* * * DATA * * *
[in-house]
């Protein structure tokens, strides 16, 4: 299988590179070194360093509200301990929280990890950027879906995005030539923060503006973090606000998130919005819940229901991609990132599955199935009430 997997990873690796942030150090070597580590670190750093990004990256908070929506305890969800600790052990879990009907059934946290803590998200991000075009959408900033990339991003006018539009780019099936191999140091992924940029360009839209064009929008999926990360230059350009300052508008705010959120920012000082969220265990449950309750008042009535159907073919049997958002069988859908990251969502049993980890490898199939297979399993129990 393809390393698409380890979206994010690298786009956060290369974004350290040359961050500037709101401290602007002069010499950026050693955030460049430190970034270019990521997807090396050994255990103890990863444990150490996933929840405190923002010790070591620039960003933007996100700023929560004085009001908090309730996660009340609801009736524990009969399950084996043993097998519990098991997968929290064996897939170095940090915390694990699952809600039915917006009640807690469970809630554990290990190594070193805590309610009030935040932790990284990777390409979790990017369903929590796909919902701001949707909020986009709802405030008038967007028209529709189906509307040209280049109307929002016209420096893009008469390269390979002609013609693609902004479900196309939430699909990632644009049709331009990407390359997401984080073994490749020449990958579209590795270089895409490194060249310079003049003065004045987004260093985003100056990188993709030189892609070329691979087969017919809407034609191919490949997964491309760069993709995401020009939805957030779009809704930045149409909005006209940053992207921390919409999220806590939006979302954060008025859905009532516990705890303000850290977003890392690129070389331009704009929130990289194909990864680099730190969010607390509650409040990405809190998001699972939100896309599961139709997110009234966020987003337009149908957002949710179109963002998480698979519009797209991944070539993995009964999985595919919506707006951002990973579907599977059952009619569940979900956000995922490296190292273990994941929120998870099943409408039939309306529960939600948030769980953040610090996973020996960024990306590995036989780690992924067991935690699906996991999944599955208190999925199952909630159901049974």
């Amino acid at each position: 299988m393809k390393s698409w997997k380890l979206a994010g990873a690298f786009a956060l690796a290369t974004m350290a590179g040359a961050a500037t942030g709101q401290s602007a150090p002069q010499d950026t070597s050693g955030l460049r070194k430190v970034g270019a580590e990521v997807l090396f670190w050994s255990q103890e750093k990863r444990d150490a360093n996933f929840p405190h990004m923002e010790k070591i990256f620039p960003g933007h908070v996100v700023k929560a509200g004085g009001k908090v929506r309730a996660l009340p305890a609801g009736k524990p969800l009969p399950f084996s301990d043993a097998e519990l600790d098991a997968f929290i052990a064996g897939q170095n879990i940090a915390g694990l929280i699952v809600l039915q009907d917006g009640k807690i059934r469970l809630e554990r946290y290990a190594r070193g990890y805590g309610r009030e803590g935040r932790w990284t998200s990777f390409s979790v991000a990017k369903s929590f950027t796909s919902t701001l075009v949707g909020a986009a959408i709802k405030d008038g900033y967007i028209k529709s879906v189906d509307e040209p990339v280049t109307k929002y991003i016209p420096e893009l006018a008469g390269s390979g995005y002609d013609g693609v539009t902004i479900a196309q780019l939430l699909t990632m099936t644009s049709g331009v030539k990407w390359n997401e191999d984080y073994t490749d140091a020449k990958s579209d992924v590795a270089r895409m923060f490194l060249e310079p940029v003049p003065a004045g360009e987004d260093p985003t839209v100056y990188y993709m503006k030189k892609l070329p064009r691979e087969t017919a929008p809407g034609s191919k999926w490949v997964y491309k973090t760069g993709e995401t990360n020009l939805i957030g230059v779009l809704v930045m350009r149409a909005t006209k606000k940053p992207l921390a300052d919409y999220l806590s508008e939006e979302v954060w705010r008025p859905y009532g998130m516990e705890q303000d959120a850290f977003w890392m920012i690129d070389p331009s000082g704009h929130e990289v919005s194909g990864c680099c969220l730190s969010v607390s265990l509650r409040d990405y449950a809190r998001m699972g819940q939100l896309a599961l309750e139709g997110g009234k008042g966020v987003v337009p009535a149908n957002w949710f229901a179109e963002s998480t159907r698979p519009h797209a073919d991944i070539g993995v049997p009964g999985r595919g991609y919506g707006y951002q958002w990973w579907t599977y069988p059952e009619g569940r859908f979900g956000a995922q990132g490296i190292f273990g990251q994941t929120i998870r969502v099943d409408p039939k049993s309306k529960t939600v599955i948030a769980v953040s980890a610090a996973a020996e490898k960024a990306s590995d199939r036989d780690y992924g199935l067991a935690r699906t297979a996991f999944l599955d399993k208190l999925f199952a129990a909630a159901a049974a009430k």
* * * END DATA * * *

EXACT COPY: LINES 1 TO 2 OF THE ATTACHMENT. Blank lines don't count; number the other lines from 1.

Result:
[in-house]
């Protein structure tokens, strides 16, 4: 299988590179070194360093509200301990929280990890950027879906995005030539923060503006973090606000998130919005819940229901991609990132599955199935009430 997997990873690796942030150090070597580590670190750093990004990256908070929506305890969800600790052990879990009907059934946290803590998200991000075009959408900033990339991003006018539009780019099936191999140091992924940029360009839209064009929008999926990360230059350009300052508008705010959120920012000082969220265990449950309750008042009535159907073919049997958002069988859908990251969502049993980890490898199939297979399993129990 393809390393698409380890979206994010690298786009956060290369974004350290040359961050500037709101401290602007002069010499950026050693955030460049430190970034270019990521997807090396050994255990103890990863444990150490996933929840405190923002010790070591620039960003933007996100700023929560004085009001908090309730996660009340609801009736524990009969399950084996043993097998519990098991997968929290064996897939170095940090915390694990699952809600039915917006009640807690469970809630554990290990190594070193805590309610009030935040932790990284990777390409979790990017369903929590796909919902701001949707909020986009709802405030008038967007028209529709189906509307040209280049109307929002016209420096893009008469390269390979002609013609693609902004479900196309939430699909990632644009049709331009990407390359997401984080073994490749020449990958579209590795270089895409490194060249310079003049003065004045987004260093985003100056990188993709030189892609070329691979087969017919809407034609191919490949997964491309760069993709995401020009939805957030779009809704930045149409909005006209940053992207921390919409999220806590939006979302954060008025859905009532516990705890303000850290977003890392690129070389331009704009929130990289194909990864680099730190969010607390509650409040990405809190998001699972939100896309599961139709997110009234966020987003337009149908957002949710179109963002998480698979519009797209991944070539993995009964999985595919919506707006951002990973579907599977059952009619569940979900956000995922490296190292273990994941929120998870099943409408039939309306529960939600948030769980953040610090996973020996960024990306590995036989780690992924067991935690699906996991999944599955208190999925199952909630159901049974």